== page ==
BUT WHAT HAPPENED IN THE TESTS?
On March 1, Carey and Klawunn sent another email, this time providing more evidence about the case and asserting that incorrect information was being disseminated. Carey and Klawunn wrote that two lab tests had been administered: a urine test and a hair test. The urine test, which originally confirmed the presence of the date-rape drug, was found inconclusive upon subsequent investigation. The hair test was also regarded as unreliable and was never used as evidence against Phi Psi. Carey and Klawunn were adamant in the email that the inconclusiveness of the lab results does not mean the two women were not drugged. They again reported that Phi Psi’s sanctions did not result from the physical drug tests, but rather from a combination of other evidence and past history.
Meanwhile, The Herald released new information about the lab testing. The original hair test — performed by Ernest Lykissa, lab director at ExperTox Inc., in conjunction with the Carlson Company — likely had some major methodological issues. When hair is tested for the presence of a drug it should be segmented. That is, the hair must be divided into sections because as the hair grows from the scalp, one strand is essentially a timeline, with the hair closest to the follicle representing the most recent history. Each segment of the hair represents a different point in time, allowing toxicologists to look for changes in the levels of different chemicals. But if the hair is not segmented and instead results are averaged across the entire strand, it is far more difficult to detect a spike. Documents reviewed by The Herald suggest the lab did not report segmented results and instead averaged GHB levels across the entire strand. What’s more, prior media coverage has called the legitimacy of the Carlson Company’s and Lykissa’s past work into question, as both have been accused of providing inaccurate and misleading test information prior to working with the University.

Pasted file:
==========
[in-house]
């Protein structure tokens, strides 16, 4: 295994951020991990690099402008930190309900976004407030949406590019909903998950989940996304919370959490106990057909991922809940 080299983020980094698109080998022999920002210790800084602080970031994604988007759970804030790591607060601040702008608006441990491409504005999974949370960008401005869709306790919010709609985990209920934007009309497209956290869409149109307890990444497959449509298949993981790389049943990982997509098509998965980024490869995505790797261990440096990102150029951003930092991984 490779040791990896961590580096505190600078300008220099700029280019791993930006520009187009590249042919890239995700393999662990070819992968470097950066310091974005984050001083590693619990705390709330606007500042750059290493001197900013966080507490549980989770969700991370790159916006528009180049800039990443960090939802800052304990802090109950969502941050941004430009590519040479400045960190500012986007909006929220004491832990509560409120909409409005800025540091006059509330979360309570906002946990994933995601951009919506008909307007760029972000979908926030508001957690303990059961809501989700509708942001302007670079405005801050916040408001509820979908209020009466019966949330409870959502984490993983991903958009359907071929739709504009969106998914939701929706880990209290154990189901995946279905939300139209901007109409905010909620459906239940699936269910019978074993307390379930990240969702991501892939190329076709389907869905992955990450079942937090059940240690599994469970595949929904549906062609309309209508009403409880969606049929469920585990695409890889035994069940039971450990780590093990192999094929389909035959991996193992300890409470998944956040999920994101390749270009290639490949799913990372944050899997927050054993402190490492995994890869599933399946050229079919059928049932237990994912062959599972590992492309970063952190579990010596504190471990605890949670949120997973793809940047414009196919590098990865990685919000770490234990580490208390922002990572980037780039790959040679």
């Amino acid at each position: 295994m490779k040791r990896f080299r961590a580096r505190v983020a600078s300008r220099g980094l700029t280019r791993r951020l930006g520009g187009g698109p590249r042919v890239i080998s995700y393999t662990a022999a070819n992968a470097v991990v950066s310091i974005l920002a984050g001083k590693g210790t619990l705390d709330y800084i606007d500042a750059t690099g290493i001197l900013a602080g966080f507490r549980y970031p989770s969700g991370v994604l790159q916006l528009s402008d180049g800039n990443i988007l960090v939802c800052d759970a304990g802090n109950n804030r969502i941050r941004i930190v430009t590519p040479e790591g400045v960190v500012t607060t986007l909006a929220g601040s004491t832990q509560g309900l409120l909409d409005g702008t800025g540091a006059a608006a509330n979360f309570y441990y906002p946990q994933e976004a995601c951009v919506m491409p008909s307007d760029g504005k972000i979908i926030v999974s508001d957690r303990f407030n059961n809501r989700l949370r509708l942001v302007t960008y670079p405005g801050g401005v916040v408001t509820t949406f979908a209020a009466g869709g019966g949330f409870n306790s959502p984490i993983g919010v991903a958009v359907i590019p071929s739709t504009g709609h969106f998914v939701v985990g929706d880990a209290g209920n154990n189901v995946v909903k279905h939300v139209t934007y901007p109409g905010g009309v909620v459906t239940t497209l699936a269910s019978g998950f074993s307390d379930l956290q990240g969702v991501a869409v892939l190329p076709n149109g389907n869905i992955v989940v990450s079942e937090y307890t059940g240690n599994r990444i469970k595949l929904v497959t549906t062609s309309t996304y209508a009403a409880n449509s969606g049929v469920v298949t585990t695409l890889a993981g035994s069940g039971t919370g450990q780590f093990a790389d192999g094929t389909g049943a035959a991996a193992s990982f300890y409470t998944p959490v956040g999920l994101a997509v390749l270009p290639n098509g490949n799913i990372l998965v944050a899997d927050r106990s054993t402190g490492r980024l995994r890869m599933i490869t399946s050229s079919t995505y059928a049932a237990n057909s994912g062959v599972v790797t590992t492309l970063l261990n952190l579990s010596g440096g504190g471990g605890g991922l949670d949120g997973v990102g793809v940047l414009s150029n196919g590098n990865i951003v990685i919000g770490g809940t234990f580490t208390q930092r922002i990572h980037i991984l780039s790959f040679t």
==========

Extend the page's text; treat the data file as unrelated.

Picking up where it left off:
“I agreed to get the hair test because I was told it would aid my case even though it was an incredibly difficult experience having a large quantity of my hair removed,” the complainant wrote. “It seems extraordinarily unfair to have to forego more of my hair because of mistakes committed by the University.”
AND WHAT HAPPENED TO THE ACCUSED STUDENTS?